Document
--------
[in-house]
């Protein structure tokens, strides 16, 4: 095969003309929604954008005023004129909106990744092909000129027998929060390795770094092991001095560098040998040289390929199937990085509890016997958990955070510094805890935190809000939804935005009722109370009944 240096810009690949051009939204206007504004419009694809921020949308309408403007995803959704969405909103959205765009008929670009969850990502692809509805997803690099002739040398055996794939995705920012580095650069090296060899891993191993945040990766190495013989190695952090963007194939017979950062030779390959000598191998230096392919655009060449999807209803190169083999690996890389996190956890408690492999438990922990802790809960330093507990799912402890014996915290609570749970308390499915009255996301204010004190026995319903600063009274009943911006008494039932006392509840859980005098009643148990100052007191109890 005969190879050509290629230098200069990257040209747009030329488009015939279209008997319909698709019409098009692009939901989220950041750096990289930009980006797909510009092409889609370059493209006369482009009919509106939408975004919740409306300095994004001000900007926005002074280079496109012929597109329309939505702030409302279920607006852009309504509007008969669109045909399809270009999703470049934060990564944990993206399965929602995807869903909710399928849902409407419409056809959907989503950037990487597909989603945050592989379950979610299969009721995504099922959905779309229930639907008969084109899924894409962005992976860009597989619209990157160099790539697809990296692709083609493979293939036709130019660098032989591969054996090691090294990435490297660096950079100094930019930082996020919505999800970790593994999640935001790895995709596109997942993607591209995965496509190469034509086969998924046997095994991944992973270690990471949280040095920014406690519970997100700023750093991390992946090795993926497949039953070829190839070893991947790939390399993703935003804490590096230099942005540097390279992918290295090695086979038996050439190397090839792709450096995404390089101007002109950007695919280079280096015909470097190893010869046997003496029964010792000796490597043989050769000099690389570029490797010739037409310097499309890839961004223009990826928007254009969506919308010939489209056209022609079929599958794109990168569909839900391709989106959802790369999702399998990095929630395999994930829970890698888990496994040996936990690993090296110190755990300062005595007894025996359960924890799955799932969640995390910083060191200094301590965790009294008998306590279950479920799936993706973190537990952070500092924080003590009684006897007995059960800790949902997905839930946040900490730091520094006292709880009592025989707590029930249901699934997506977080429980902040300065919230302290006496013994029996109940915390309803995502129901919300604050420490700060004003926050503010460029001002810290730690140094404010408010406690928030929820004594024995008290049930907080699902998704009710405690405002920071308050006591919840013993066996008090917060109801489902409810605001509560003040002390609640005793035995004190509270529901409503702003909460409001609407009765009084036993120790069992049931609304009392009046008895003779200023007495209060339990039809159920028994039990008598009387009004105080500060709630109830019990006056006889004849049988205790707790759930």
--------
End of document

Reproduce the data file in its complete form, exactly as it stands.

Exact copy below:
[in-house]
């Protein structure tokens, strides 16, 4: 095969003309929604954008005023004129909106990744092909000129027998929060390795770094092991001095560098040998040289390929199937990085509890016997958990955070510094805890935190809000939804935005009722109370009944 240096810009690949051009939204206007504004419009694809921020949308309408403007995803959704969405909103959205765009008929670009969850990502692809509805997803690099002739040398055996794939995705920012580095650069090296060899891993191993945040990766190495013989190695952090963007194939017979950062030779390959000598191998230096392919655009060449999807209803190169083999690996890389996190956890408690492999438990922990802790809960330093507990799912402890014996915290609570749970308390499915009255996301204010004190026995319903600063009274009943911006008494039932006392509840859980005098009643148990100052007191109890 005969190879050509290629230098200069990257040209747009030329488009015939279209008997319909698709019409098009692009939901989220950041750096990289930009980006797909510009092409889609370059493209006369482009009919509106939408975004919740409306300095994004001000900007926005002074280079496109012929597109329309939505702030409302279920607006852009309504509007008969669109045909399809270009999703470049934060990564944990993206399965929602995807869903909710399928849902409407419409056809959907989503950037990487597909989603945050592989379950979610299969009721995504099922959905779309229930639907008969084109899924894409962005992976860009597989619209990157160099790539697809990296692709083609493979293939036709130019660098032989591969054996090691090294990435490297660096950079100094930019930082996020919505999800970790593994999640935001790895995709596109997942993607591209995965496509190469034509086969998924046997095994991944992973270690990471949280040095920014406690519970997100700023750093991390992946090795993926497949039953070829190839070893991947790939390399993703935003804490590096230099942005540097390279992918290295090695086979038996050439190397090839792709450096995404390089101007002109950007695919280079280096015909470097190893010869046997003496029964010792000796490597043989050769000099690389570029490797010739037409310097499309890839961004223009990826928007254009969506919308010939489209056209022609079929599958794109990168569909839900391709989106959802790369999702399998990095929630395999994930829970890698888990496994040996936990690993090296110190755990300062005595007894025996359960924890799955799932969640995390910083060191200094301590965790009294008998306590279950479920799936993706973190537990952070500092924080003590009684006897007995059960800790949902997905839930946040900490730091520094006292709880009592025989707590029930249901699934997506977080429980902040300065919230302290006496013994029996109940915390309803995502129901919300604050420490700060004003926050503010460029001002810290730690140094404010408010406690928030929820004594024995008290049930907080699902998704009710405690405002920071308050006591919840013993066996008090917060109801489902409810605001509560003040002390609640005793035995004190509270529901409503702003909460409001609407009765009084036993120790069992049931609304009392009046008895003779200023007495209060339990039809159920028994039990008598009387009004105080500060709630109830019990006056006889004849049988205790707790759930």